3. Borrowing money is scary. While watching a creepy movie, how many times have you wondered why the victims went into that scary house or foggy graveyard in the first place? It seems these characters often put themselves in a position to be terrorized — and the same often happens with peoples finances. Between large credit card balances and bills they could not afford to pay, 31% of those surveyed said they had been scared by some form of debt. If youre not careful, racking up debt can be like checking into the Bates Motel.
  4. One in 10 people frighten themselves. More than 10% of respondents have had a financial scare resulting from a forgotten or misplaced bill. If your own carelessness scares you, look into automated bill-paying.
  5. Investments have not been that scary lately. Perhaps surprisingly, less than 7% of respondents said they had been frightened by a failing investment. Then again, stocks are more than five years into a bull market — long enough to lull people into a false sense of security.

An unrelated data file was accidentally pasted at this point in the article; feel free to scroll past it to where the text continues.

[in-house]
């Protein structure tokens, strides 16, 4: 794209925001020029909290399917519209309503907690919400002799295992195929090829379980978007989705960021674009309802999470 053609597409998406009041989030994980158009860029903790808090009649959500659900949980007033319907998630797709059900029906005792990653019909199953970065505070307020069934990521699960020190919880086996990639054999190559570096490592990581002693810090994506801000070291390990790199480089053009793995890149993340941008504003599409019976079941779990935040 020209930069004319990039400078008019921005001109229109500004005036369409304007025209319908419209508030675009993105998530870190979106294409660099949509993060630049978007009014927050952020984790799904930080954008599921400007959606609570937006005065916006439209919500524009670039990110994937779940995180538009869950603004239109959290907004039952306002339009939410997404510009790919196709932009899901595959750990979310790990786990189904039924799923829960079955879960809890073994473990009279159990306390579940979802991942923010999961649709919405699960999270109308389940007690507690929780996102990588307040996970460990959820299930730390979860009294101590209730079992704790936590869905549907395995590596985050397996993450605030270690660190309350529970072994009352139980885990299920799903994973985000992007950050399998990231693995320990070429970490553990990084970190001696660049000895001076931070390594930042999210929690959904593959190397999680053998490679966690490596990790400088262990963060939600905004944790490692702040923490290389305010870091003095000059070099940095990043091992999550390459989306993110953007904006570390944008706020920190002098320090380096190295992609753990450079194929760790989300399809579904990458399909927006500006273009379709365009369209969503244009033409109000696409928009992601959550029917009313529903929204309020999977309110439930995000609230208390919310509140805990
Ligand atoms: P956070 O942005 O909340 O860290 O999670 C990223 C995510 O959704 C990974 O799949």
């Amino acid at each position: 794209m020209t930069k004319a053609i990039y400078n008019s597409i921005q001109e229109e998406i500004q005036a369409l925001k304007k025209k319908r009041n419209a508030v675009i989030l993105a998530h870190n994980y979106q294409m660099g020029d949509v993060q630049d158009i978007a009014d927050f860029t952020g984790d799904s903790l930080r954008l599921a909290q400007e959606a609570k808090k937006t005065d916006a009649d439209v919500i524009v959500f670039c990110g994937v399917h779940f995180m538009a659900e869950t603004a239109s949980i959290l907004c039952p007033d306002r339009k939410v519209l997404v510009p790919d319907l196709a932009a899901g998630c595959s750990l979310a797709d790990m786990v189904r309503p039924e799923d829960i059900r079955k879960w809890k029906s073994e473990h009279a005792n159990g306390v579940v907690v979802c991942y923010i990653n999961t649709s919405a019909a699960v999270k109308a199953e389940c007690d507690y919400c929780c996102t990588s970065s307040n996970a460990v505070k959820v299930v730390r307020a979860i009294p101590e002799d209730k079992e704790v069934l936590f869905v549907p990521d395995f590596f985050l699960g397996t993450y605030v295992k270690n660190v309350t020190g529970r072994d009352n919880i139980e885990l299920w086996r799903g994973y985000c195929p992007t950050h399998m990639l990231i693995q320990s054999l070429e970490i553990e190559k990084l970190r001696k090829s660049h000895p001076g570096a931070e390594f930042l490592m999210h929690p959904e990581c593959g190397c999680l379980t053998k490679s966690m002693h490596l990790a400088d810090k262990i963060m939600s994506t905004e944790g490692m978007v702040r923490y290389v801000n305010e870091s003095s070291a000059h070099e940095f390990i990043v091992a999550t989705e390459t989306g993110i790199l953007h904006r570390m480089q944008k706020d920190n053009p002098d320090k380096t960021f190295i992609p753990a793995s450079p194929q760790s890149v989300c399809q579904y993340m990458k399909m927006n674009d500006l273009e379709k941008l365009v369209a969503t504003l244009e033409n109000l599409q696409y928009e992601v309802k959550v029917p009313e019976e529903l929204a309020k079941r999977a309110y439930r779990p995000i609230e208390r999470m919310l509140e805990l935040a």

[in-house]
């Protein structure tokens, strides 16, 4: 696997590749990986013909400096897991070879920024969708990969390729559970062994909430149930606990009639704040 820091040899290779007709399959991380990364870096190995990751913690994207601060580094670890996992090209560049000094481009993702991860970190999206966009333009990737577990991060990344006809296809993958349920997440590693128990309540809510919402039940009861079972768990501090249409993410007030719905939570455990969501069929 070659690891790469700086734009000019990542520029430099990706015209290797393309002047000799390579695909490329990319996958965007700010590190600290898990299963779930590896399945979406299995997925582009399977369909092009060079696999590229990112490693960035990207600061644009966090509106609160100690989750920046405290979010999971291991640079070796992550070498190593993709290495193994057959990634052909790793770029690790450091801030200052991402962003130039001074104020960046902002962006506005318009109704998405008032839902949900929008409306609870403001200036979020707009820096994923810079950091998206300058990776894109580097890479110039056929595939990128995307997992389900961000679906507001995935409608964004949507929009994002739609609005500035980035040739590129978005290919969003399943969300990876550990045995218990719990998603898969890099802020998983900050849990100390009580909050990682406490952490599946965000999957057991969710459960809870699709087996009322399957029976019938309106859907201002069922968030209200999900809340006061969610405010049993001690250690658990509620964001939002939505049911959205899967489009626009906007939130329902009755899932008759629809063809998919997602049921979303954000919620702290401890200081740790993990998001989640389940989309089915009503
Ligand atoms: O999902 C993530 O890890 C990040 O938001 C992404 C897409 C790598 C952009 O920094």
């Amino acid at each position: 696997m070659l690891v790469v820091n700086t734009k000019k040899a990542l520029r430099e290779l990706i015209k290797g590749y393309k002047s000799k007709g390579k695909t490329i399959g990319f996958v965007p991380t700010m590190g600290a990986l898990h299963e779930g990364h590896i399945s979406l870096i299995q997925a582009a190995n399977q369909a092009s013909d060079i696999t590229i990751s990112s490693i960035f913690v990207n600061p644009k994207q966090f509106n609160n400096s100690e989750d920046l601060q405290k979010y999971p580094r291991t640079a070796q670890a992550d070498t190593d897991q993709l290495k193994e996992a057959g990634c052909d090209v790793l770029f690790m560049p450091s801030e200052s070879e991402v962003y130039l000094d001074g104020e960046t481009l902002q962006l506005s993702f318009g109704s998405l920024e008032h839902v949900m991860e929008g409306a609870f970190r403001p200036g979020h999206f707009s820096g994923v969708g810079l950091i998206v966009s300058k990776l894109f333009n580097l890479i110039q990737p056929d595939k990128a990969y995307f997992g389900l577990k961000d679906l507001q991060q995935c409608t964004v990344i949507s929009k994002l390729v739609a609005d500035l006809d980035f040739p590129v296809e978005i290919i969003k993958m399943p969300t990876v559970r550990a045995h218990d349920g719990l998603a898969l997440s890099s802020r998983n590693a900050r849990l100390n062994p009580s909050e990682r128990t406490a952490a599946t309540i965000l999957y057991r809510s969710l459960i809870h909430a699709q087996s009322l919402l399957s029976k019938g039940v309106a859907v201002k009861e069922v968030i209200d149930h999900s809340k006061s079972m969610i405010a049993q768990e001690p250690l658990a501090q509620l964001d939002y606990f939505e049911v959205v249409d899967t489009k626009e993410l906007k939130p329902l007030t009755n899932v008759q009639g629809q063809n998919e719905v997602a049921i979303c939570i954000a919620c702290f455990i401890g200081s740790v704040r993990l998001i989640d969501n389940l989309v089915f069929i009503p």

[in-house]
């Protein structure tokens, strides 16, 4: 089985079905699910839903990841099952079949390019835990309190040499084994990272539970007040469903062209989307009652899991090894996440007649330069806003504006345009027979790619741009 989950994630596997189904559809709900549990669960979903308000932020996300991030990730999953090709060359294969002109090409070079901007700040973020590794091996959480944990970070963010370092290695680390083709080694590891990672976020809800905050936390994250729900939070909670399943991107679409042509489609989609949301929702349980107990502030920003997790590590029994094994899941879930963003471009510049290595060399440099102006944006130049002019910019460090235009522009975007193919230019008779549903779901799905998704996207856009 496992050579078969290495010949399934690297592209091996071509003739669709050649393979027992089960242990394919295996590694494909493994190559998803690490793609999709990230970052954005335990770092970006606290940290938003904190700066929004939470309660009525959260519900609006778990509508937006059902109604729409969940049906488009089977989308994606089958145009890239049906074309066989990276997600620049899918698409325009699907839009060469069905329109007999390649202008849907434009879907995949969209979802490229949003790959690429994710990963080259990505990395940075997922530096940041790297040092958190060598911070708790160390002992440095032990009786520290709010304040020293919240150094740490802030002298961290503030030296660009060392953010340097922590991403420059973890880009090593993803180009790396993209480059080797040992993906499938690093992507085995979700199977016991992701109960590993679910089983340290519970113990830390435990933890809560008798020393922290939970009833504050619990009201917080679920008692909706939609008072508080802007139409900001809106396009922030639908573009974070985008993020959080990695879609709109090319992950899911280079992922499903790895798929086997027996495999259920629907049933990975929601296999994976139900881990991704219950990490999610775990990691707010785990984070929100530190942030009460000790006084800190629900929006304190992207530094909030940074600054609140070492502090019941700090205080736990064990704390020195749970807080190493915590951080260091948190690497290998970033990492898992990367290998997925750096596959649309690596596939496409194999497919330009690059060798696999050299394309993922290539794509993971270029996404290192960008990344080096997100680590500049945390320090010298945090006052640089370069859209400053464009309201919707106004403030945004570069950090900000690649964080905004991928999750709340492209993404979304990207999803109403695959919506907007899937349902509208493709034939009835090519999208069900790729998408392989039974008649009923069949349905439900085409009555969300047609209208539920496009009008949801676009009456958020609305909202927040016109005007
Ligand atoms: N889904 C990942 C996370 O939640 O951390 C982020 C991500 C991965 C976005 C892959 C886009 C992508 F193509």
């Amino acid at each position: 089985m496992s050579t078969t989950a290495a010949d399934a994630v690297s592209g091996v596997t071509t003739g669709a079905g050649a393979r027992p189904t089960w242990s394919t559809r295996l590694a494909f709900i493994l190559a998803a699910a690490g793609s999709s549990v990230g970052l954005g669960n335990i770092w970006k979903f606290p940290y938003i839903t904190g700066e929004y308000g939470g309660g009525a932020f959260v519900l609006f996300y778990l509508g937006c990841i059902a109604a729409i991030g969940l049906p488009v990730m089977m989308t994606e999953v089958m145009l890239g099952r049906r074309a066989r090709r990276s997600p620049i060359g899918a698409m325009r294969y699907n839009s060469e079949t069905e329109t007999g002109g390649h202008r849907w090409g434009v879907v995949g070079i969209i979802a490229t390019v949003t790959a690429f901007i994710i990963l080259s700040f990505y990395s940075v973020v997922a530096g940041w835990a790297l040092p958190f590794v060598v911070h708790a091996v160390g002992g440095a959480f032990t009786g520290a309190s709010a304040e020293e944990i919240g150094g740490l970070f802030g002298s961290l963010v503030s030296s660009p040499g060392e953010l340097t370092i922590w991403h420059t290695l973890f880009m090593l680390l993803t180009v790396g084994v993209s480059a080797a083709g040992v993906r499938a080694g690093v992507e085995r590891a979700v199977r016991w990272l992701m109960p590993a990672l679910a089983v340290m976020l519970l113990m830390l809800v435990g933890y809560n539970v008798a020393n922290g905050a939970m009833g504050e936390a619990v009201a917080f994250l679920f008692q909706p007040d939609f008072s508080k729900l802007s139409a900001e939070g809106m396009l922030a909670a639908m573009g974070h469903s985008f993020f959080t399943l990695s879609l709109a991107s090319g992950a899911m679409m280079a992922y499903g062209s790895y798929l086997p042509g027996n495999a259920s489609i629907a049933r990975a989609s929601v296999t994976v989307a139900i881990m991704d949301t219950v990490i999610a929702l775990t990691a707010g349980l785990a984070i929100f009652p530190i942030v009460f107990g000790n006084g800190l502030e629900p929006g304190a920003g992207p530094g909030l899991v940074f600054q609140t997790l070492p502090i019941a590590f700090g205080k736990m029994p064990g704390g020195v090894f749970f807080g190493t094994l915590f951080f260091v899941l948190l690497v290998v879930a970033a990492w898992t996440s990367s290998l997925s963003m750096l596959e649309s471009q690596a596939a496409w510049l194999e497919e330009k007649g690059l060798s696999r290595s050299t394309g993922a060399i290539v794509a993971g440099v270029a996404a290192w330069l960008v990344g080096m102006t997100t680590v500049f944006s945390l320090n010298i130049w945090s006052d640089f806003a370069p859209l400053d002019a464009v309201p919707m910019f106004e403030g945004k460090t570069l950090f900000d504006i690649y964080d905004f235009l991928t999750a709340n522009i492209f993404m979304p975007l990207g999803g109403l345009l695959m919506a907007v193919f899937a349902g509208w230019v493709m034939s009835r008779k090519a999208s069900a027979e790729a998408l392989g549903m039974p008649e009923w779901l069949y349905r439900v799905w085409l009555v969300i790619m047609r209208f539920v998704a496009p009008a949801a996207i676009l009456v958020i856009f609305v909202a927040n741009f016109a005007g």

6. Bounced checks are three times more likely to haunt men than women. Its not a chronic problem for either sex, but about three times as many men said bouncing a check has been their biggest financial scare.
  7. What people fear most is the future. Turning from past scares to present fears, what people worry about the most are not immediate concerns like paying debts or handling an emergency, but rather future needs like retirement, childrens education, and leaving an inheritance. Forty-nine percent cited those distant future issues as their biggest financial fear, while 38% were more troubled by immediate concerns. Overall, 87% of respondents said they have at least one financial worry regarding the future.
  8. People are more afraid for themselves than for the next generation. While the future is what people worry about the most, it is typically their own future, not the next generations. Nearly 36% are worried about being able to retire comfortably, while only 13% are concerned about funding college or leaving an inheritance.